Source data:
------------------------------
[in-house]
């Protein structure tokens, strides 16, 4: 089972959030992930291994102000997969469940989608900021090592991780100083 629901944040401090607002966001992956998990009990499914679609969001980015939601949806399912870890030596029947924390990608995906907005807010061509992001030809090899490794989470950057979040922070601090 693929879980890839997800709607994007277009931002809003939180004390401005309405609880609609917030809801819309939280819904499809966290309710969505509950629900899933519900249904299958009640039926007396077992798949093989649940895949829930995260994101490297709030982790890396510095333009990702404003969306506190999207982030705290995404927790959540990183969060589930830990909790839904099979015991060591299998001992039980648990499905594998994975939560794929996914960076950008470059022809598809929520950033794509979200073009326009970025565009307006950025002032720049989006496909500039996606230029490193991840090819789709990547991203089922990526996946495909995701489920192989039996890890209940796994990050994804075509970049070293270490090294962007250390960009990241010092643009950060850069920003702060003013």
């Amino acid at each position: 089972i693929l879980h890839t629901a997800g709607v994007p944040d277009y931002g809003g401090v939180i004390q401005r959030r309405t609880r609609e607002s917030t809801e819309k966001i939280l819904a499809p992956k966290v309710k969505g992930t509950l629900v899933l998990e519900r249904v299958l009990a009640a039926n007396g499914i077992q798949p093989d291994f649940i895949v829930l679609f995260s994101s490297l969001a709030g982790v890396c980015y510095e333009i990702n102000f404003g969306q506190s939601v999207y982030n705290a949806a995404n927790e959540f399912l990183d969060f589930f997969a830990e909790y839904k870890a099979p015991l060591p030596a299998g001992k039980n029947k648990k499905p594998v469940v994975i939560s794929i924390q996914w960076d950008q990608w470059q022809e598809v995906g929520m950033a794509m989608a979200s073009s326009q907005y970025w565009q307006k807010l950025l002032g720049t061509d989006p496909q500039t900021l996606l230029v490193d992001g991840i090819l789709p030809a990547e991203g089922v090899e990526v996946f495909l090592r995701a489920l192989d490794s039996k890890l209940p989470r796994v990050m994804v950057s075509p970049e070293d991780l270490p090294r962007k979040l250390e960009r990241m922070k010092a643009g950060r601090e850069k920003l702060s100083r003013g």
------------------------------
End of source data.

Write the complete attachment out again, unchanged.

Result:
[in-house]
């Protein structure tokens, strides 16, 4: 089972959030992930291994102000997969469940989608900021090592991780100083 629901944040401090607002966001992956998990009990499914679609969001980015939601949806399912870890030596029947924390990608995906907005807010061509992001030809090899490794989470950057979040922070601090 693929879980890839997800709607994007277009931002809003939180004390401005309405609880609609917030809801819309939280819904499809966290309710969505509950629900899933519900249904299958009640039926007396077992798949093989649940895949829930995260994101490297709030982790890396510095333009990702404003969306506190999207982030705290995404927790959540990183969060589930830990909790839904099979015991060591299998001992039980648990499905594998994975939560794929996914960076950008470059022809598809929520950033794509979200073009326009970025565009307006950025002032720049989006496909500039996606230029490193991840090819789709990547991203089922990526996946495909995701489920192989039996890890209940796994990050994804075509970049070293270490090294962007250390960009990241010092643009950060850069920003702060003013």
């Amino acid at each position: 089972i693929l879980h890839t629901a997800g709607v994007p944040d277009y931002g809003g401090v939180i004390q401005r959030r309405t609880r609609e607002s917030t809801e819309k966001i939280l819904a499809p992956k966290v309710k969505g992930t509950l629900v899933l998990e519900r249904v299958l009990a009640a039926n007396g499914i077992q798949p093989d291994f649940i895949v829930l679609f995260s994101s490297l969001a709030g982790v890396c980015y510095e333009i990702n102000f404003g969306q506190s939601v999207y982030n705290a949806a995404n927790e959540f399912l990183d969060f589930f997969a830990e909790y839904k870890a099979p015991l060591p030596a299998g001992k039980n029947k648990k499905p594998v469940v994975i939560s794929i924390q996914w960076d950008q990608w470059q022809e598809v995906g929520m950033a794509m989608a979200s073009s326009q907005y970025w565009q307006k807010l950025l002032g720049t061509d989006p496909q500039t900021l996606l230029v490193d992001g991840i090819l789709p030809a990547e991203g089922v090899e990526v996946f495909l090592r995701a489920l192989d490794s039996k890890l209940p989470r796994v990050m994804v950057s075509p970049e070293d991780l270490p090294r962007k979040l250390e960009r990241m922070k010092a643009g950060r601090e850069k920003l702060s100083r003013g």